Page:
Thursday, October 20, 2016


Some thoughts that probably make sense:

God did not make ugly kittens; He knew cats would be a hard sell.

A plant that self-seeds into a crack the size of a toothpick is a kind of “nature wins” event we will never understand.

From 105 The River: “The fact that jelly fish have survived for 650 million years despite not having brains gives hope to many people.”

It only takes one person to think positive about a community to start a positive movement:  Thanks to all the “City of Go” volunteers who are making a difference throughout Galva.

Finding and visiting a restaurant that uses seasonal local produce is a wonderful thing for:  the farmer, the restaurateur and your little tummy.

For some folks, the speck of human frailty is only in the other person’s eye.    

In this area of the Midwest, we need to stop and realize we aren’t in the middle of California wild fires, Louisiana floods, Middle East religious’ wars, urban crime, West Coast drought, Texas border issues, China’s air pollution nor wars that have left so many children orphans.  You and I are Blessed beyond measure.

If you haven’t heard at least one person say, “That’s the best looking corn I’ve ever seen.” this year, you haven’t been to a coffee shop.

The organizers of the Back Roads Music Fest should be on the cover of Time magazine for being optimistic, intelligent and a huge benefit to our community.

The components are all there to form a Galva Historical Association; To preserve, publicize and enhance.

The laziest thing you can do is think in negative terms.

When we think of economic development, we often dream of bringing in big businesses.  But the backbone of small towns is the privately owned mom and pop stores, factories and enterprises.  Thank your local business owners for making your life better and then support them!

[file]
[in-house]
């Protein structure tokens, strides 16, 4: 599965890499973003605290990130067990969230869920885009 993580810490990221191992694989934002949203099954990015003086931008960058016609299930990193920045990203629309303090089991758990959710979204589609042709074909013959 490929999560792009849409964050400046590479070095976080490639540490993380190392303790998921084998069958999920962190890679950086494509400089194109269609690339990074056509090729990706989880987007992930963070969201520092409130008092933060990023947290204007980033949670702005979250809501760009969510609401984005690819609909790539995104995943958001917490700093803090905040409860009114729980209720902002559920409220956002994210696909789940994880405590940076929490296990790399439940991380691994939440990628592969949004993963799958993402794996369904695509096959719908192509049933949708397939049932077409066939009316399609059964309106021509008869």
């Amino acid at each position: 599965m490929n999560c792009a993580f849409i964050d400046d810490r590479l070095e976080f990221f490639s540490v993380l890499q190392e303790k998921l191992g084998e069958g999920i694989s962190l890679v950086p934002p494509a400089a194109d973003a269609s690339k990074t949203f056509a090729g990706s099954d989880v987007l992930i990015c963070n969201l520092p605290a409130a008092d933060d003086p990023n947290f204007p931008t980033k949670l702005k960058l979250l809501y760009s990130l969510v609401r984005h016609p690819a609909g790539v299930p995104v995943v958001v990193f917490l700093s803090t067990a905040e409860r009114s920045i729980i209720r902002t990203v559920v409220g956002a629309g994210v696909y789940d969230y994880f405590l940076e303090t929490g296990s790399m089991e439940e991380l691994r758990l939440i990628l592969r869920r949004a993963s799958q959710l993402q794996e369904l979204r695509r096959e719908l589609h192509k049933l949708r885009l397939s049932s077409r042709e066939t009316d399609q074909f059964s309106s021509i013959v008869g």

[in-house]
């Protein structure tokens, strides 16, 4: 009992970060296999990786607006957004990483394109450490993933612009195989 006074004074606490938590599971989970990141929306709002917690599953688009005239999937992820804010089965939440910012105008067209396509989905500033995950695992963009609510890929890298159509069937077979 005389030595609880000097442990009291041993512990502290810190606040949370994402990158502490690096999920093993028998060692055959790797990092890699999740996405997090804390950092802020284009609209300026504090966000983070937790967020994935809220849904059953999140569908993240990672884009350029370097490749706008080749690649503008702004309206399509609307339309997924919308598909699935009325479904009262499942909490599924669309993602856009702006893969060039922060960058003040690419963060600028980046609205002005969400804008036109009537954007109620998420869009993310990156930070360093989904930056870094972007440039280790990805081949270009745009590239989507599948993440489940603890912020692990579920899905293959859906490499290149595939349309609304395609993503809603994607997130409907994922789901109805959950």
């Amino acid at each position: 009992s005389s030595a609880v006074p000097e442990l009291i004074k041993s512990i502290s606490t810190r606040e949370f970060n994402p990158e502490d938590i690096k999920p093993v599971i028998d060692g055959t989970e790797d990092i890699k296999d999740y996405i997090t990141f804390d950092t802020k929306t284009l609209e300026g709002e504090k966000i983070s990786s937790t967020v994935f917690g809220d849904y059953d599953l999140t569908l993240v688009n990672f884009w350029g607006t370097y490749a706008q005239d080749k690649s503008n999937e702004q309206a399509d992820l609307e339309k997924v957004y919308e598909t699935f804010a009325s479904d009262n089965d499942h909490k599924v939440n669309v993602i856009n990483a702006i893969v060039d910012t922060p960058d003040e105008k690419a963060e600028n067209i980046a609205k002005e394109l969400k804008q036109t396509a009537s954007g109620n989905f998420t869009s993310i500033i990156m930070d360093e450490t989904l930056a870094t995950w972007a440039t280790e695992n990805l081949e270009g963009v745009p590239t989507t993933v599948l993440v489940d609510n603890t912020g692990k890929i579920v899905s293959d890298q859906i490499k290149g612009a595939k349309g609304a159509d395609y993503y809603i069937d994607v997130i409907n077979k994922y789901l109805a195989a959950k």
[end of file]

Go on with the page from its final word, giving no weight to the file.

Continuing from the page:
If you’ve ever read a newspaper published in another town, you have to realize we have one of the best weeklies in the US!  We don’t have to like everything they print – we just have to appreciate all it takes to be there for us.

Speaking of the Galva News, take a scroll through the G.N. Facebook page and it soon becomes evident just how many volunteer groups and local businesses are working to better our local communities.

Every time I see a weed has been pulled from a public garden area, I know our communities are thriving in ways we don’t always notice.

If you’ve never seen where bad things can be the stepping stone for good things, then take a look at the work going on in the old furniture store/doctor offices – pretty darn wowzer.

Does anyone but me look at Patrick Sloan volunteering his music and think, “That apple didn’t fall far from the tree.”

Although the whole “competition” thing sometimes gets in the way, supporting all the little towns around us only benefits us as a whole. 

When I see a farmer wear bib overalls it still makes me nostalgic.  Everyone should own at least one pair because they are seriously the most comfortable hard-work attire made.  (Do farmers wear attire??)

For those in the national media who think all of America hangs on to every little political tidbit – they should have seen the reaction of the crowds along the Galva 4th of July parade.  Bring on the many queens and their courts, the tractors, the floats, the kids, the trucks and for anyone under ten, THE CANDY!  But politics in parades – yawn.

The day someone coined, “Enquiring minds want to know.” is the day the national media started that slow slippery slide into a baloney sandwich without the bread.

If you grew up before politically correct, parental hovering, instant gratification, everyone having their own vehicle, phone, computer and your wishes or opinions  trumped those of adults - then you are an old person.  And I mean that in the kindest way.  And our parents meant it in the kindest way.  And it might be kind today.

And in conclusion my friend:  The “Sweet smell of success” is called sweat equity.

Thursday, October 6, 2016

A Rolling Stone Gathers No Moss